In the wake of internal investigations into her conduct, last week “Lean In” author Sheryl Sandberg announced she will step down in the fall from chief operating officer at Meta, formerly known as Facebook, to spend more time and money advocating abortion. The investigations included suspicions that Sandberg used corporate resources to plan her wedding, the Wall Street Journal reported.
In April, Sandberg also faced investigations for trying to stop The Daily Mail in 2016 and 2019 from publishing an unfavorable story about her ex-boyfriend. Caroline Nolan, a Meta spokeswoman, told The Wall Street Journal the investigations had no influence on Sandberg’s decision to leave. Sandberg said her decision was influenced by the potential restoration of constitutional jurisprudence on abortion.
“It’s just not a job that leaves room for a lot of other stuff in your life,” Sandberg said of working at Meta in an interview with Fortune. “This is a really important moment for women. This is a really important moment for me to be able to do more with my philanthropy, with my foundation.”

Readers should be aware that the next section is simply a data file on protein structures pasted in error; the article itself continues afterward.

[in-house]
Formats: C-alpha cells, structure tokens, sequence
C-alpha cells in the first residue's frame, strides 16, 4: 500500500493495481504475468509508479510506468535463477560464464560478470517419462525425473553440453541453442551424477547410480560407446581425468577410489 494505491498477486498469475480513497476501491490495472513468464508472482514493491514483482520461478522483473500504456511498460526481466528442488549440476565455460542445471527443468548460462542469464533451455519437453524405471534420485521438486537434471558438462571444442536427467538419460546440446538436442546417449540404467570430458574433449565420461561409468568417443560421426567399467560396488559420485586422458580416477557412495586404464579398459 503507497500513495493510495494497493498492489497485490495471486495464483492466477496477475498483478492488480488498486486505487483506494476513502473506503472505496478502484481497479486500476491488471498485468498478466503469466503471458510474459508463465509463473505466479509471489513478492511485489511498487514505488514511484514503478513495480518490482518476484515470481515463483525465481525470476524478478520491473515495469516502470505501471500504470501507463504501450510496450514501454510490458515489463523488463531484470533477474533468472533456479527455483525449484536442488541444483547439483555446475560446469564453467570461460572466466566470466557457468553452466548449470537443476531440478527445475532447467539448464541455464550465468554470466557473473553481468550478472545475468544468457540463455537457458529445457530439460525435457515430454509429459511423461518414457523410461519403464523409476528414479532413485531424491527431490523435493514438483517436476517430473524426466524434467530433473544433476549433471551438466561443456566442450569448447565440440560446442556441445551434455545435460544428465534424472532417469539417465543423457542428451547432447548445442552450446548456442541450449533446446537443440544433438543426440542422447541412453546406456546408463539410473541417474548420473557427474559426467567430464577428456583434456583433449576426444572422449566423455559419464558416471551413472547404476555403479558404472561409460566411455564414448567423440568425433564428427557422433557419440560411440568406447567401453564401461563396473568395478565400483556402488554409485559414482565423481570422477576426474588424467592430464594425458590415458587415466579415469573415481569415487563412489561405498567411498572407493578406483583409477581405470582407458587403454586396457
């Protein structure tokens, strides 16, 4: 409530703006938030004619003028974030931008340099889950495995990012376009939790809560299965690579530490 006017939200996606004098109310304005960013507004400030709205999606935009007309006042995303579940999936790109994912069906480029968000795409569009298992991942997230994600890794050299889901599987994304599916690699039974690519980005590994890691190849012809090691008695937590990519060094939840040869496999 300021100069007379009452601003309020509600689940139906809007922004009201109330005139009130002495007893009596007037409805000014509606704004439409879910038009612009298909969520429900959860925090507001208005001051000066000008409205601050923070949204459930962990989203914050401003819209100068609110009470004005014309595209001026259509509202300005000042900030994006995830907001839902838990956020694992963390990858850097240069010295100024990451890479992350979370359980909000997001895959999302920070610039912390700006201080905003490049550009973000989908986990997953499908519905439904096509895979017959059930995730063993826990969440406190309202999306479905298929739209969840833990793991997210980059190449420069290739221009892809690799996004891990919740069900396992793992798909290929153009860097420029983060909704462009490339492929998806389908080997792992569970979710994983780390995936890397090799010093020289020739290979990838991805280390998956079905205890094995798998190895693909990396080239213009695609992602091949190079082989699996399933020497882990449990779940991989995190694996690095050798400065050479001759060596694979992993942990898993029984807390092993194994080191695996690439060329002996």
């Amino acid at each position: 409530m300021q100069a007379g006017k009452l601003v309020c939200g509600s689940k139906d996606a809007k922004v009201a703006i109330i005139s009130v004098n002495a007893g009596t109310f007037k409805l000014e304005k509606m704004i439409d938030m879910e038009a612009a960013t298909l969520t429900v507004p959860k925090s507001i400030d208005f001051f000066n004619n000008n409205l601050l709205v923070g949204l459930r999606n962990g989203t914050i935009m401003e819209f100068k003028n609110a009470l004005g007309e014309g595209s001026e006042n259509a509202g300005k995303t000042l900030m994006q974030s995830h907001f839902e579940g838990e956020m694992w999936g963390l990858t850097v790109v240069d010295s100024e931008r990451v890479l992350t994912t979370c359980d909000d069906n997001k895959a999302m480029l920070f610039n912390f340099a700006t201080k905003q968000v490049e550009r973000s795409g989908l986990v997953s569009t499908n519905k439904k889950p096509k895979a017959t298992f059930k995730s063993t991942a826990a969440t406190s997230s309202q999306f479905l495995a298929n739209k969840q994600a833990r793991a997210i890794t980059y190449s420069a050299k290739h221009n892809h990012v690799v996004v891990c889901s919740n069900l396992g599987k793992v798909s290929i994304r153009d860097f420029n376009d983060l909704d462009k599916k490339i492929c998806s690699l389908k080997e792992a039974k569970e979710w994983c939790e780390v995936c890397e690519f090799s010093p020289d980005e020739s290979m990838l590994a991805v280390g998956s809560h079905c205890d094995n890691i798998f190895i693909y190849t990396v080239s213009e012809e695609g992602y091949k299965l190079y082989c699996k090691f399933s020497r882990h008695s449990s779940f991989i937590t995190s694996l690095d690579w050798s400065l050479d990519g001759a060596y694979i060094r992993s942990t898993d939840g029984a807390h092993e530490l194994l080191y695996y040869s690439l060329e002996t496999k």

Sandberg worked as COO for Meta for 14 years. During her time working for Meta, Sandberg openly pushed corporate feminism, including in her bestselling 2015 book “Lean In: Women, Work, and the Will to Lead.” When a Supreme Court overturn of Roe v. Wade majority draft opinion was leaked earlier this year, Sandberg quickly and vocally supported ending human life in the womb.
“If the leaked draft opinion becomes the law of the land, one of our most fundamental rights will be taken away,” Sandberg wrote in an Instagram post following the court leak. “Every woman, no matter where she lives, must be free to choose whether and when she becomes a mother.”
Peter Zaborszky, CEO of the social networking site Retalk, says Sandberg has been a “strong figure” in the left-wing censorship rife on social media. During the 2020 election, Sandberg actively banned many conservative groups, he said. Social media speech repression then moved away from politics into health information during Covid.
“It’s quite clear social media companies can’t stay out of politics, ” said Zaborszky. “They’re affected by their staff and their founders, especially the very very activist staff who dominate the civic in valued companies.”
After her departure, Sandberg will still serve on Meta’s board of directors, but Javier Oliván will take her position as COO. Oliván came up with the idea for Facebook to acquire a VPN company to spy on individuals’ internet traffic, Zaborsky said, ostensibly to enhance advertisements.
“In terms of privacy, it’s a worrying development,” Zaborszky said.